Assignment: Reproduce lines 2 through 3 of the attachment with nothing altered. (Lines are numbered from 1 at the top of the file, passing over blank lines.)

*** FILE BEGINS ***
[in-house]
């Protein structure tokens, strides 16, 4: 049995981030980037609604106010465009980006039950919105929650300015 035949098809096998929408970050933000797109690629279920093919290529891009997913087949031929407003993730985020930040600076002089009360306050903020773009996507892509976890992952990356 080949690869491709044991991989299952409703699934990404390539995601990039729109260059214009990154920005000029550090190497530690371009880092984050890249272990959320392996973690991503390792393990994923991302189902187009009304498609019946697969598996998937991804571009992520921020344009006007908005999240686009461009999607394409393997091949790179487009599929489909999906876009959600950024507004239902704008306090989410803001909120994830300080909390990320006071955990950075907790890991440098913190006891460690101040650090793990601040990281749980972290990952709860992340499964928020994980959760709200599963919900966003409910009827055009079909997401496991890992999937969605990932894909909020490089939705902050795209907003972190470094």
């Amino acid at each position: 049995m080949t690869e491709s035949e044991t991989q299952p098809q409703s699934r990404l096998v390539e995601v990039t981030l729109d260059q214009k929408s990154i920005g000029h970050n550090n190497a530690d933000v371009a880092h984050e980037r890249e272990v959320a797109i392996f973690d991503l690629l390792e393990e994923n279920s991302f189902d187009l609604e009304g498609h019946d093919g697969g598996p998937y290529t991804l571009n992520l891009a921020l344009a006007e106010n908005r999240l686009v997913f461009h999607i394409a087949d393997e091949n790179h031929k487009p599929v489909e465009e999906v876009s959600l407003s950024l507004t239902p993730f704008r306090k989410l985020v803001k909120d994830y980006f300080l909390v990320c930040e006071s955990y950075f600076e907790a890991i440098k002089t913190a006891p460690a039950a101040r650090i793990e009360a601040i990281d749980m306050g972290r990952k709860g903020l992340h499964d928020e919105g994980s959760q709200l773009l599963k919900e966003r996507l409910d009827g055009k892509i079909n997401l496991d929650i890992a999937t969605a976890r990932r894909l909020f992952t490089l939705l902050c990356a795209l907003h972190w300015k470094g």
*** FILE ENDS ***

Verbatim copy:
């Protein structure tokens, strides 16, 4: 049995981030980037609604106010465009980006039950919105929650300015 035949098809096998929408970050933000797109690629279920093919290529891009997913087949031929407003993730985020930040600076002089009360306050903020773009996507892509976890992952990356 080949690869491709044991991989299952409703699934990404390539995601990039729109260059214009990154920005000029550090190497530690371009880092984050890249272990959320392996973690991503390792393990994923991302189902187009009304498609019946697969598996998937991804571009992520921020344009006007908005999240686009461009999607394409393997091949790179487009599929489909999906876009959600950024507004239902704008306090989410803001909120994830300080909390990320006071955990950075907790890991440098913190006891460690101040650090793990601040990281749980972290990952709860992340499964928020994980959760709200599963919900966003409910009827055009079909997401496991890992999937969605990932894909909020490089939705902050795209907003972190470094």
């Amino acid at each position: 049995m080949t690869e491709s035949e044991t991989q299952p098809q409703s699934r990404l096998v390539e995601v990039t981030l729109d260059q214009k929408s990154i920005g000029h970050n550090n190497a530690d933000v371009a880092h984050e980037r890249e272990v959320a797109i392996f973690d991503l690629l390792e393990e994923n279920s991302f189902d187009l609604e009304g498609h019946d093919g697969g598996p998937y290529t991804l571009n992520l891009a921020l344009a006007e106010n908005r999240l686009v997913f461009h999607i394409a087949d393997e091949n790179h031929k487009p599929v489909e465009e999906v876009s959600l407003s950024l507004t239902p993730f704008r306090k989410l985020v803001k909120d994830y980006f300080l909390v990320c930040e006071s955990y950075f600076e907790a890991i440098k002089t913190a006891p460690a039950a101040r650090i793990e009360a601040i990281d749980m306050g972290r990952k709860g903020l992340h499964d928020e919105g994980s959760q709200l773009l599963k919900e966003r996507l409910d009827g055009k892509i079909n997401l496991d929650i890992a999937t969605a976890r990932r894909l909020f992952t490089l939705l902050c990356a795209l907003h972190w300015k470094g």